She'd very much hoped that a completely unrelated case could get Mulder's mind off his past and her future, but that was beginning to seem unlikely. If he was right, at least they could probably finish the investigation quickly and return home.

Anyway, being in an isolated cabin in the wilds of Maine might be the best possible place to have a serious discussion with him. Somewhere he couldn't run away from her, or claim that a suggestive lead made listening to her at the moment impossible.

They checked in at the gate to the park, and the attendant didn't know what to do about them. Usually flashing FBI ID was the best way to get service, whether at the dry cleaners' or at the local library (the local police department being a different matter entirely), but the attendant didn't seem to grasp the concept that federal law enforcement officers might be interested in crimes on federal land. He thought that maybe Mulder was looking for a discount on the entrance fee, and he wasn't sure whether that was allowed. Mulder considered just pulling out his wallet and paying the regular car entrance fee, but that probably would just have confused the poor fellow more. A few cars full of kids and harassed-looking adults waited behind them as he called for instructions.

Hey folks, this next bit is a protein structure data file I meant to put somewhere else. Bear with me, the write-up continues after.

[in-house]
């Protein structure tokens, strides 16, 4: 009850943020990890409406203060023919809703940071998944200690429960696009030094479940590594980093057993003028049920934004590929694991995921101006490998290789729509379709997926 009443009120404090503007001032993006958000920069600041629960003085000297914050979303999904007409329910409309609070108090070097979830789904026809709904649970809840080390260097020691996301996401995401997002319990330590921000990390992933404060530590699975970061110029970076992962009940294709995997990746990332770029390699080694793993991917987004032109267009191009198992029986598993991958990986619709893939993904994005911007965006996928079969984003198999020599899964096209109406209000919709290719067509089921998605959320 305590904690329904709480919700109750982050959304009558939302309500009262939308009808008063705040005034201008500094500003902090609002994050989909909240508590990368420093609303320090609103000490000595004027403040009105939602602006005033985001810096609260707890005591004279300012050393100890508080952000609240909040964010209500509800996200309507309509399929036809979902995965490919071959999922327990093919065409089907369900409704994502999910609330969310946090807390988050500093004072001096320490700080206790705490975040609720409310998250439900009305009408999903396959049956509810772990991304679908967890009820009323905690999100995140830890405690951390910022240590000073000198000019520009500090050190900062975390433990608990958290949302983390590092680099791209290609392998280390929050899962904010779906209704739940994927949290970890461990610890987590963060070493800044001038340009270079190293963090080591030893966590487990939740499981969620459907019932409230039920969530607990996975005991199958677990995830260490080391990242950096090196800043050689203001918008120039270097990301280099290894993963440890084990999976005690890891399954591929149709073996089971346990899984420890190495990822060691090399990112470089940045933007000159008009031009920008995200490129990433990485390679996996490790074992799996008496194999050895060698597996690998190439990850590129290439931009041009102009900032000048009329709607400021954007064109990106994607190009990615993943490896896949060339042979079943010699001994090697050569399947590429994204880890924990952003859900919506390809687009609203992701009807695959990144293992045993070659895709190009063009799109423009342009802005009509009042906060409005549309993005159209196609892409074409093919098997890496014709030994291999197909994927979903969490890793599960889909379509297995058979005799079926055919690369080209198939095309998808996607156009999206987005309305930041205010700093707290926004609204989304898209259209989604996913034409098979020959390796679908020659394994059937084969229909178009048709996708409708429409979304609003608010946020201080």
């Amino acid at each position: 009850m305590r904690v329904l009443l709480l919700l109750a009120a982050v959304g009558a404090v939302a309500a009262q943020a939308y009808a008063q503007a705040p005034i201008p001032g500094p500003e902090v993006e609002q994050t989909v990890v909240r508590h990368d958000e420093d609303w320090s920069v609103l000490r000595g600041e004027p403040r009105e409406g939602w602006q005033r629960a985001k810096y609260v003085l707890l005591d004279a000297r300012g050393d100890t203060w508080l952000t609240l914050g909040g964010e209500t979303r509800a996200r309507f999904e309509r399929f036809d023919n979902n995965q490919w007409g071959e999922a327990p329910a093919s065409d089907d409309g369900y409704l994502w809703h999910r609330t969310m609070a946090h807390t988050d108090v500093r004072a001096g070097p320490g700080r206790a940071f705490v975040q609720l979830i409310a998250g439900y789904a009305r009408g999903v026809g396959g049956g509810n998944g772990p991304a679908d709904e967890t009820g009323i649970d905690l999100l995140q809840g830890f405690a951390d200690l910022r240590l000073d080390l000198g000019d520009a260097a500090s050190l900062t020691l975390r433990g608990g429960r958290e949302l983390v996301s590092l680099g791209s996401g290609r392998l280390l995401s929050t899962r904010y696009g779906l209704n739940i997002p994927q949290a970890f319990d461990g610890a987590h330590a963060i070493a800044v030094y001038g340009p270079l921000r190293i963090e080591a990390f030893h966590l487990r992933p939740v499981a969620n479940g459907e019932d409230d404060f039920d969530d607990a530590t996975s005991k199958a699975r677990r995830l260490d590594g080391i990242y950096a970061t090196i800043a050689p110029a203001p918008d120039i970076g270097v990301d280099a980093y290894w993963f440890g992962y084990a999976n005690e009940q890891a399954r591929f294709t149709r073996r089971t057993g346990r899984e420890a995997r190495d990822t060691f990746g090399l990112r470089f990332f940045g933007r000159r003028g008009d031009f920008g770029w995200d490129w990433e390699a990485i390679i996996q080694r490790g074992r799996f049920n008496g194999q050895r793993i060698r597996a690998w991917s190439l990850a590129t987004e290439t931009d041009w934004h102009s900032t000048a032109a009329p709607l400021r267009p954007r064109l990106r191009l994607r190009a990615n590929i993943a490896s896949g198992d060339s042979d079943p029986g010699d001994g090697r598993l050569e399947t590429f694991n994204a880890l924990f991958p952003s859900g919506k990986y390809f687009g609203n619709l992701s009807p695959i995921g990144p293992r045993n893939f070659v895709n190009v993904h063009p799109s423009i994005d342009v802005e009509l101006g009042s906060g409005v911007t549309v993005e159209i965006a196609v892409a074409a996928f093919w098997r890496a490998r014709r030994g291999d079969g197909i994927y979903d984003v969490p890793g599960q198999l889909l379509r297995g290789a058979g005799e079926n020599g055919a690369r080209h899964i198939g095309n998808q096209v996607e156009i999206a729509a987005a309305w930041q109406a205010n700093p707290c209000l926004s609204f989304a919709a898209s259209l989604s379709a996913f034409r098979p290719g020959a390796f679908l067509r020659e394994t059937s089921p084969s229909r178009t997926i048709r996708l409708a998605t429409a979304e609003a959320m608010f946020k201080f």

Finally, the park attendant directed them to a small building about three hundred yards down the road. It was a good spot for an administrative building, off to the side so that it wouldn't be in the way of tourists stampeding to the best spots but would still be locatable if someone's golden retriever ran away.